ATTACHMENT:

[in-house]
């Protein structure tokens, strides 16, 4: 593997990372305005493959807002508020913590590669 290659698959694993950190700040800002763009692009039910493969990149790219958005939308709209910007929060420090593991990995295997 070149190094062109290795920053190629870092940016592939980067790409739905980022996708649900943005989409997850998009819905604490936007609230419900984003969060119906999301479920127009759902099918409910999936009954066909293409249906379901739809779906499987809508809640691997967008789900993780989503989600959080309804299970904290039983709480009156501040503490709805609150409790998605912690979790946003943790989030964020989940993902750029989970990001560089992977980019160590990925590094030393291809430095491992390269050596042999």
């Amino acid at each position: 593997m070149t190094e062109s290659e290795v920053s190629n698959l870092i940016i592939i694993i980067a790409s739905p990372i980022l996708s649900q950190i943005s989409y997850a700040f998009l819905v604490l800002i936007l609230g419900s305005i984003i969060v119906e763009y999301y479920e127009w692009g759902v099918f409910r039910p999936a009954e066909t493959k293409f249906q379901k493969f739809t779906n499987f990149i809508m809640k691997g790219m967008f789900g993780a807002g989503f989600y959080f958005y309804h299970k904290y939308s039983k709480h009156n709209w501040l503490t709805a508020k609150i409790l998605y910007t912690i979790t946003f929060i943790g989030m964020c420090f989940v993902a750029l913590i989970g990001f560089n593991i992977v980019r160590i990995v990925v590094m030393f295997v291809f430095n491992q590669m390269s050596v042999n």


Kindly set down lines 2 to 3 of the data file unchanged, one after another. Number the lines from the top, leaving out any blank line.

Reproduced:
């Protein structure tokens, strides 16, 4: 593997990372305005493959807002508020913590590669 290659698959694993950190700040800002763009692009039910493969990149790219958005939308709209910007929060420090593991990995295997 070149190094062109290795920053190629870092940016592939980067790409739905980022996708649900943005989409997850998009819905604490936007609230419900984003969060119906999301479920127009759902099918409910999936009954066909293409249906379901739809779906499987809508809640691997967008789900993780989503989600959080309804299970904290039983709480009156501040503490709805609150409790998605912690979790946003943790989030964020989940993902750029989970990001560089992977980019160590990925590094030393291809430095491992390269050596042999």
């Amino acid at each position: 593997m070149t190094e062109s290659e290795v920053s190629n698959l870092i940016i592939i694993i980067a790409s739905p990372i980022l996708s649900q950190i943005s989409y997850a700040f998009l819905v604490l800002i936007l609230g419900s305005i984003i969060v119906e763009y999301y479920e127009w692009g759902v099918f409910r039910p999936a009954e066909t493959k293409f249906q379901k493969f739809t779906n499987f990149i809508m809640k691997g790219m967008f789900g993780a807002g989503f989600y959080f958005y309804h299970k904290y939308s039983k709480h009156n709209w501040l503490t709805a508020k609150i409790l998605y910007t912690i979790t946003f929060i943790g989030m964020c420090f989940v993902a750029l913590i989970g990001f560089n593991i992977v980019r160590i990995v990925v590094m030393f295997v291809f430095n491992q590669m390269s050596v042999n």